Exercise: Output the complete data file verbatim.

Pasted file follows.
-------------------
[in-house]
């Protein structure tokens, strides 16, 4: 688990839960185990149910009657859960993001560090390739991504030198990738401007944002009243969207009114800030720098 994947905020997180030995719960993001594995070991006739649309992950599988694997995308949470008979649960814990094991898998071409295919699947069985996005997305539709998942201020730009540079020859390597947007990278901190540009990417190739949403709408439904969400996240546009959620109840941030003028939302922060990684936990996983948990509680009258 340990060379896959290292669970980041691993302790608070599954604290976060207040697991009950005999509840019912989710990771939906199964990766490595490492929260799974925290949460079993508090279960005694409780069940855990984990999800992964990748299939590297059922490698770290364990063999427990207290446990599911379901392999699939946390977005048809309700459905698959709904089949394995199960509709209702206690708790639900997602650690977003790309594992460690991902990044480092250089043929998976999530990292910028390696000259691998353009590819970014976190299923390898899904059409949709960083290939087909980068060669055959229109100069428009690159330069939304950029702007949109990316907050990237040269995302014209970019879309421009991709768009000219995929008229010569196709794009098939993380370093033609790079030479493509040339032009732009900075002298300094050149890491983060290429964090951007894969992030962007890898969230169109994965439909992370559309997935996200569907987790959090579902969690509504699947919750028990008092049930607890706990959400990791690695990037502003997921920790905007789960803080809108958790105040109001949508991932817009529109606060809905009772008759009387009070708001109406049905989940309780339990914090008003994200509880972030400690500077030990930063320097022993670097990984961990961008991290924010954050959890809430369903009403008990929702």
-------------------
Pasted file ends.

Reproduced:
[in-house]
């Protein structure tokens, strides 16, 4: 688990839960185990149910009657859960993001560090390739991504030198990738401007944002009243969207009114800030720098 994947905020997180030995719960993001594995070991006739649309992950599988694997995308949470008979649960814990094991898998071409295919699947069985996005997305539709998942201020730009540079020859390597947007990278901190540009990417190739949403709408439904969400996240546009959620109840941030003028939302922060990684936990996983948990509680009258 340990060379896959290292669970980041691993302790608070599954604290976060207040697991009950005999509840019912989710990771939906199964990766490595490492929260799974925290949460079993508090279960005694409780069940855990984990999800992964990748299939590297059922490698770290364990063999427990207290446990599911379901392999699939946390977005048809309700459905698959709904089949394995199960509709209702206690708790639900997602650690977003790309594992460690991902990044480092250089043929998976999530990292910028390696000259691998353009590819970014976190299923390898899904059409949709960083290939087909980068060669055959229109100069428009690159330069939304950029702007949109990316907050990237040269995302014209970019879309421009991709768009000219995929008229010569196709794009098939993380370093033609790079030479493509040339032009732009900075002298300094050149890491983060290429964090951007894969992030962007890898969230169109994965439909992370559309997935996200569907987790959090579902969690509504699947919750028990008092049930607890706990959400990791690695990037502003997921920790905007789960803080809108958790105040109001949508991932817009529109606060809905009772008759009387009070708001109406049905989940309780339990914090008003994200509880972030400690500077030990930063320097022993670097990984961990961008991290924010954050959890809430369903009403008990929702």